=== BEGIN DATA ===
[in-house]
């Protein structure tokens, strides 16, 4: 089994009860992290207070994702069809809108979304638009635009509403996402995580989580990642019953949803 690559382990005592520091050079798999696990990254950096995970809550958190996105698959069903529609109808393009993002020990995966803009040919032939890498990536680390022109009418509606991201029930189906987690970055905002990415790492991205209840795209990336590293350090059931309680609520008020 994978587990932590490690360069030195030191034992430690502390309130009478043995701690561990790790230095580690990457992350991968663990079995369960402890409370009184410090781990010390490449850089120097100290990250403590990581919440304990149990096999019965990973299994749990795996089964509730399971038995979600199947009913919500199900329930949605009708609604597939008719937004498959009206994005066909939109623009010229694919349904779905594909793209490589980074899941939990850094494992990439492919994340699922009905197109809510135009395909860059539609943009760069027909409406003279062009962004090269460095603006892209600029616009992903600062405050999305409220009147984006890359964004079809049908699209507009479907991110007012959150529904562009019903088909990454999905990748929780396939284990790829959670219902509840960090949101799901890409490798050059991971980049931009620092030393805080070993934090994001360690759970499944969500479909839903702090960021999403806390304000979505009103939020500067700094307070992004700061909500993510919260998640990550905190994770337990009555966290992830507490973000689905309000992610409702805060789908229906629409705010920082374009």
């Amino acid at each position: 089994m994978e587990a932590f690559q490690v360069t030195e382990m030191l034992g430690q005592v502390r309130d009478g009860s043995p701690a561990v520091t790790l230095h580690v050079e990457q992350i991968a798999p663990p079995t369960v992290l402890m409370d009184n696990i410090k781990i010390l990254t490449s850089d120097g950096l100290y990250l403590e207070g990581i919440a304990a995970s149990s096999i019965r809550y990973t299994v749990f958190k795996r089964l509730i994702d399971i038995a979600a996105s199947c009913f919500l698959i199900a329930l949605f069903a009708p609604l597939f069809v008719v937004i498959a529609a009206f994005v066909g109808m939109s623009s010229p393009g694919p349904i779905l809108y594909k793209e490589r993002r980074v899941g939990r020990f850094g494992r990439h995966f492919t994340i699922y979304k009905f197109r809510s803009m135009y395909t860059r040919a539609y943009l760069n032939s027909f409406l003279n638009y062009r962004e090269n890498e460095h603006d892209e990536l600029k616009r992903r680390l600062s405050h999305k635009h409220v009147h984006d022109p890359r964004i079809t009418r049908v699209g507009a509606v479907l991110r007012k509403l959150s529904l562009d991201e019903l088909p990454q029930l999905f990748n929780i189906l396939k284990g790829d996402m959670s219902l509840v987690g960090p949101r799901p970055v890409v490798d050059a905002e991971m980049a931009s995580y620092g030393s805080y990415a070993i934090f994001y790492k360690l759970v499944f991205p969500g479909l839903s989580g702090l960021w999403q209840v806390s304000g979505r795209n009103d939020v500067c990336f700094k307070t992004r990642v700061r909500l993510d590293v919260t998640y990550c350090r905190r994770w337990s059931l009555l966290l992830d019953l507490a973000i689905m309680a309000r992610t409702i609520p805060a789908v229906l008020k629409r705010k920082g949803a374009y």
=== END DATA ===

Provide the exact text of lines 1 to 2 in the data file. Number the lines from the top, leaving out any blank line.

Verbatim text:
[in-house]
């Protein structure tokens, strides 16, 4: 089994009860992290207070994702069809809108979304638009635009509403996402995580989580990642019953949803 690559382990005592520091050079798999696990990254950096995970809550958190996105698959069903529609109808393009993002020990995966803009040919032939890498990536680390022109009418509606991201029930189906987690970055905002990415790492991205209840795209990336590293350090059931309680609520008020 994978587990932590490690360069030195030191034992430690502390309130009478043995701690561990790790230095580690990457992350991968663990079995369960402890409370009184410090781990010390490449850089120097100290990250403590990581919440304990149990096999019965990973299994749990795996089964509730399971038995979600199947009913919500199900329930949605009708609604597939008719937004498959009206994005066909939109623009010229694919349904779905594909793209490589980074899941939990850094494992990439492919994340699922009905197109809510135009395909860059539609943009760069027909409406003279062009962004090269460095603006892209600029616009992903600062405050999305409220009147984006890359964004079809049908699209507009479907991110007012959150529904562009019903088909990454999905990748929780396939284990790829959670219902509840960090949101799901890409490798050059991971980049931009620092030393805080070993934090994001360690759970499944969500479909839903702090960021999403806390304000979505009103939020500067700094307070992004700061909500993510919260998640990550905190994770337990009555966290992830507490973000689905309000992610409702805060789908229906629409705010920082374009």